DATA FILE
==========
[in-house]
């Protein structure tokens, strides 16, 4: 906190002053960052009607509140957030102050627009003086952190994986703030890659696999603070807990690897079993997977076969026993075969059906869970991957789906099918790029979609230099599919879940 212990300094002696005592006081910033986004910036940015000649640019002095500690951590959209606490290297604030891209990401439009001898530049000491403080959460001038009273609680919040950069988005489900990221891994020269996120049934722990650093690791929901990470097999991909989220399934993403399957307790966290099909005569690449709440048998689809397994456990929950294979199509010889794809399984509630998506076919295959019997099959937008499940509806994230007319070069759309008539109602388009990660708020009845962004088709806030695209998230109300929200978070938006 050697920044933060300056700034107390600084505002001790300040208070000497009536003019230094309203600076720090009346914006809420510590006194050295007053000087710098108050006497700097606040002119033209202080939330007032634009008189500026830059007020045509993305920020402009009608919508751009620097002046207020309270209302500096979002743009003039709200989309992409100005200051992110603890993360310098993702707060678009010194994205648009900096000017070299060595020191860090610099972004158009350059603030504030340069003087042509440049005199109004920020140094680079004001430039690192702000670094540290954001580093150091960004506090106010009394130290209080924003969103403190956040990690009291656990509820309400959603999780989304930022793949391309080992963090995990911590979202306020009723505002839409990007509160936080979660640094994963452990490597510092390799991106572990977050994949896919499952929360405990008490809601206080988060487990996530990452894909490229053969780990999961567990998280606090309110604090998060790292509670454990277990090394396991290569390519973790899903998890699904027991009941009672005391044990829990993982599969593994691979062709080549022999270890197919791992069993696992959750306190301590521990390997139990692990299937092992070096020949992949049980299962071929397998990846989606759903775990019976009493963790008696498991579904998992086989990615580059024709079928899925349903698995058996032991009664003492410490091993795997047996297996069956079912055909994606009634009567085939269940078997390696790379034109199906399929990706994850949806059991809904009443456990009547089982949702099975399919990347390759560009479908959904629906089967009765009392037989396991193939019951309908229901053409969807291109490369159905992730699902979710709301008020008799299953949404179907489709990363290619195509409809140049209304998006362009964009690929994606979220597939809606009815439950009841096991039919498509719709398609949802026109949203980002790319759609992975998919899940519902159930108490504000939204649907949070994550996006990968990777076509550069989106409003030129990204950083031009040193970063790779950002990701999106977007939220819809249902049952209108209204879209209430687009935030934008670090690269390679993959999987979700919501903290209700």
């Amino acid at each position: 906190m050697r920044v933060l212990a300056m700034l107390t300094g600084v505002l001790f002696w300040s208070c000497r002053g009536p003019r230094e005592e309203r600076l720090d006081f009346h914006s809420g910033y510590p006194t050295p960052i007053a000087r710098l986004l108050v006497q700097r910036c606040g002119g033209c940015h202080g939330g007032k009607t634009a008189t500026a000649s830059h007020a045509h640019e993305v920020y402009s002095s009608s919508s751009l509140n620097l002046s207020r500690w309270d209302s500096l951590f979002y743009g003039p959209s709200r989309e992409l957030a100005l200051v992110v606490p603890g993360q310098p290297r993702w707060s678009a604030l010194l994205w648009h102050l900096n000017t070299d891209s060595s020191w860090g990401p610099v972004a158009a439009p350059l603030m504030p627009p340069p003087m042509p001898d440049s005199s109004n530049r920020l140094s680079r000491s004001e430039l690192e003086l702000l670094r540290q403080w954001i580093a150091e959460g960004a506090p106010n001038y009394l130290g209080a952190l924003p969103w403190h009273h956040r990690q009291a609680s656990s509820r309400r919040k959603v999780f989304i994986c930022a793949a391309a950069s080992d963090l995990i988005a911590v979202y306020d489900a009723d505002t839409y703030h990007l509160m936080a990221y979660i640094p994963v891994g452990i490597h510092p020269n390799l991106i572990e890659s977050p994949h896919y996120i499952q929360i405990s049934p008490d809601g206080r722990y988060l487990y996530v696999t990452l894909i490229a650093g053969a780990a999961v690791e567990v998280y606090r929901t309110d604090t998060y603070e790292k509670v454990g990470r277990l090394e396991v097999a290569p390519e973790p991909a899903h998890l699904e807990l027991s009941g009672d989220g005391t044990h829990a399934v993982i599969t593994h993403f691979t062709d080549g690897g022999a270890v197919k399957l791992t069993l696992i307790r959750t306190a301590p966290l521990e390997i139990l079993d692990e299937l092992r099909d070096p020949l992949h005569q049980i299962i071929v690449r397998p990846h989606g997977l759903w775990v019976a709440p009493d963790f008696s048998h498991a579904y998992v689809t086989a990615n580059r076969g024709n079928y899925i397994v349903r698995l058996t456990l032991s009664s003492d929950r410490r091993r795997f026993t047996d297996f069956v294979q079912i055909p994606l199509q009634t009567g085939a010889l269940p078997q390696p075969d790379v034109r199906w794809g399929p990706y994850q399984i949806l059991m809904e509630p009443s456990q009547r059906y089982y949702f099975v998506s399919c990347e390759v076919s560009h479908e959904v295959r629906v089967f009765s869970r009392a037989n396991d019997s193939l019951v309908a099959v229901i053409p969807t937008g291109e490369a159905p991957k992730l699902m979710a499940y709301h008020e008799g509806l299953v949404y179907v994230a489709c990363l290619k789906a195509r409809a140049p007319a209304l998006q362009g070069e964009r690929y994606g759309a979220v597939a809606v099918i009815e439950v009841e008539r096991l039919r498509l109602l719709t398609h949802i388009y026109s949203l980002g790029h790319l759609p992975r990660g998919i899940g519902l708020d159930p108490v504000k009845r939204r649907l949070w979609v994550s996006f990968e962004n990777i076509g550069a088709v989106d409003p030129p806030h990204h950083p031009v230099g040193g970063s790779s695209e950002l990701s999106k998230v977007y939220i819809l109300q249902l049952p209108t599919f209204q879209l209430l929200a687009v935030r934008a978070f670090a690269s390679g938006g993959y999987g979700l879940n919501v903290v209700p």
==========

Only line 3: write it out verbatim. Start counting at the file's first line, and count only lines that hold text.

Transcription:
């Amino acid at each position: 906190m050697r920044v933060l212990a300056m700034l107390t300094g600084v505002l001790f002696w300040s208070c000497r002053g009536p003019r230094e005592e309203r600076l720090d006081f009346h914006s809420g910033y510590p006194t050295p960052i007053a000087r710098l986004l108050v006497q700097r910036c606040g002119g033209c940015h202080g939330g007032k009607t634009a008189t500026a000649s830059h007020a045509h640019e993305v920020y402009s002095s009608s919508s751009l509140n620097l002046s207020r500690w309270d209302s500096l951590f979002y743009g003039p959209s709200r989309e992409l957030a100005l200051v992110v606490p603890g993360q310098p290297r993702w707060s678009a604030l010194l994205w648009h102050l900096n000017t070299d891209s060595s020191w860090g990401p610099v972004a158009a439009p350059l603030m504030p627009p340069p003087m042509p001898d440049s005199s109004n530049r920020l140094s680079r000491s004001e430039l690192e003086l702000l670094r540290q403080w954001i580093a150091e959460g960004a506090p106010n001038y009394l130290g209080a952190l924003p969103w403190h009273h956040r990690q009291a609680s656990s509820r309400r919040k959603v999780f989304i994986c930022a793949a391309a950069s080992d963090l995990i988005a911590v979202y306020d489900a009723d505002t839409y703030h990007l509160m936080a990221y979660i640094p994963v891994g452990i490597h510092p020269n390799l991106i572990e890659s977050p994949h896919y996120i499952q929360i405990s049934p008490d809601g206080r722990y988060l487990y996530v696999t990452l894909i490229a650093g053969a780990a999961v690791e567990v998280y606090r929901t309110d604090t998060y603070e790292k509670v454990g990470r277990l090394e396991v097999a290569p390519e973790p991909a899903h998890l699904e807990l027991s009941g009672d989220g005391t044990h829990a399934v993982i599969t593994h993403f691979t062709d080549g690897g022999a270890v197919k399957l791992t069993l696992i307790r959750t306190a301590p966290l521990e390997i139990l079993d692990e299937l092992r099909d070096p020949l992949h005569q049980i299962i071929v690449r397998p990846h989606g997977l759903w775990v019976a709440p009493d963790f008696s048998h498991a579904y998992v689809t086989a990615n580059r076969g024709n079928y899925i397994v349903r698995l058996t456990l032991s009664s003492d929950r410490r091993r795997f026993t047996d297996f069956v294979q079912i055909p994606l199509q009634t009567g085939a010889l269940p078997q390696p075969d790379v034109r199906w794809g399929p990706y994850q399984i949806l059991m809904e509630p009443s456990q009547r059906y089982y949702f099975v998506s399919c990347e390759v076919s560009h479908e959904v295959r629906v089967f009765s869970r009392a037989n396991d019997s193939l019951v309908a099959v229901i053409p969807t937008g291109e490369a159905p991957k992730l699902m979710a499940y709301h008020e008799g509806l299953v949404y179907v994230a489709c990363l290619k789906a195509r409809a140049p007319a209304l998006q362009g070069e964009r690929y994606g759309a979220v597939a809606v099918i009815e439950v009841e008539r096991l039919r498509l109602l719709t398609h949802i388009y026109s949203l980002g790029h790319l759609p992975r990660g998919i899940g519902l708020d159930p108490v504000k009845r939204r649907l949070w979609v994550s996006f990968e962004n990777i076509g550069a088709v989106d409003p030129p806030h990204h950083p031009v230099g040193g970063s790779s695209e950002l990701s999106k998230v977007y939220i819809l109300q249902l049952p209108t599919f209204q879209l209430l929200a687009v935030r934008a978070f670090a690269s390679g938006g993959y999987g979700l879940n919501v903290v209700p």